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Hyderabad, India

Prasad K.,Deccan regional Center | Narayana Swamy A.,Sri Krishnadevaraya University
Phytotaxa | Year: 2014

Rhynchosia ravii, a new species from Andhra Pradesh, India is described and illustrated. Full description, distribution details and conservation status are presented, and the new species is compared with its most closely related species, Rhynchosia beddomei. © 2014 Magnolia Press.


Trichosanthes quinquangulata A. Gray (Cucurbitaceae) is reported first time for India from Andaman Islands. A detailed description and photographs are provided for identification.


Rasingam L.,Keystone Foundation | Rasingam L.,Deccan regional Center
Asian Pacific Journal of Tropical Biomedicine | Year: 2012

Objective: To conduct an ethnobotanical studies and collect information about the wild edible plants collected and utilized by the Irula tribes of Pillur valley, Coimbatore District, Tamil Nadu, India. Methods: The study was conducted among the Irula peoples of Pillur valley through survey, interview and field work along with the knowledgeable individuals during January 2009 - September 2010. All the traditional and other knowledge related to the collection and consumption of wild edible plants on which the communities depend was documented. Results: A total of 74 plant species have been recorded as wild edible in the study areas, of which, fruits yielding plants ranked first with 42 species, green leaves, tubers, young shoots and flowers ranked next with 26, 7, 4 and 2 species respectively. Conclusions: Our study revealed that the adivasi community in the Pillur Valley continues to have and use the knowledge about the wild edible plants, including their habitat, collection period, sustainable collection, mode of preparation and consumption. To date, this knowledge appear to be fairly well conserved and used as a result of continued reliance of local community on the wild uncultivated foods. © 2012 Asian Pacific Tropical Biomedical Magazine.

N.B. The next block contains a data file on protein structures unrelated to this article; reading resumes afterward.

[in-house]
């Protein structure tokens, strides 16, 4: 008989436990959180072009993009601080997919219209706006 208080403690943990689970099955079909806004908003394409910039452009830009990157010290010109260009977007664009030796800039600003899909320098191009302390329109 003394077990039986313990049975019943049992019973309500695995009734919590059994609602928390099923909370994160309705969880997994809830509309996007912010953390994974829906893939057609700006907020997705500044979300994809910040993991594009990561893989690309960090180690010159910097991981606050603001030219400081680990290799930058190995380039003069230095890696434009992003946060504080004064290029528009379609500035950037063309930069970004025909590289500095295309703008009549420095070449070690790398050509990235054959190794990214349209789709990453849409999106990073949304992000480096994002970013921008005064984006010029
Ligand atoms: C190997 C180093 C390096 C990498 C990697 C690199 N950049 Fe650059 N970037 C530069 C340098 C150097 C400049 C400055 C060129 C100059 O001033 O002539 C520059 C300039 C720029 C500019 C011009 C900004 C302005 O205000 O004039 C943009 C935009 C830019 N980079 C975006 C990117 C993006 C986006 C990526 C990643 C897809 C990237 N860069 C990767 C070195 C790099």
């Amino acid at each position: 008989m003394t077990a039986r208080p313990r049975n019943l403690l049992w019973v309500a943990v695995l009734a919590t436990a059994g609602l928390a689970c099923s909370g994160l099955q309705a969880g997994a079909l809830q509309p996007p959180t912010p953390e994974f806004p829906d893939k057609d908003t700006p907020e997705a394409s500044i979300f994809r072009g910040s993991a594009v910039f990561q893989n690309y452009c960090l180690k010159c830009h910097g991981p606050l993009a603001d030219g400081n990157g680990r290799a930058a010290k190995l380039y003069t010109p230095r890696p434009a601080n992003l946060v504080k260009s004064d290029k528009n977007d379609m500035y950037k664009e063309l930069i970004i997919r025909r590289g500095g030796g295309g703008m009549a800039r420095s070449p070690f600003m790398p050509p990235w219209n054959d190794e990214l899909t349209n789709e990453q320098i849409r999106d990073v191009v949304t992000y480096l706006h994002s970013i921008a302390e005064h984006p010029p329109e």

Rasingam L.,Deccan regional Center | Jeeva S.,Center for Biodiversity and Biotechnology | Kannan D.,Thiagarajar College of Engineering
Asian Pacific Journal of Tropical Biomedicine | Year: 2012

Objective: To identify and understand the utilization and prioritization of medicinal plants used as tooth sticks by the select communities of Andaman and Nicobar islands. Methods: The information was collected through questionnaires and discussions among the informants in their local language regarding the plant parts used. Results: A total of 11 plant species belonging to 10 genera and 8 families were enumerated as tooth sticks, used by the Chota Nagpuri and Tamil inhabitants of Andaman and Nicobar islands to treat dental caries. Conclusion: The most important plant species harvested for tooth sticks belongs to the family Euphorbiaceae (3 species) and important as the tribal have used these plants since time immemorial and found effective in their teeth and gums health and this study has scopes on the conservation of certain medicinal plants, through sustainable utilization. © 2012 Asian Pacific Tropical Biomedical Magazine.


Rasingam L.,Deccan regional Center
Rheedea | Year: 2013

Dendrocnide sinuata (Blume) Chew and Laportea interrupta (L.) Chew belonging to the family Urticaceae are reported as new additions to the flora of Andaman and Nicobar Islands. Descriptions, line drawing, and photographs are presented for easy identification.

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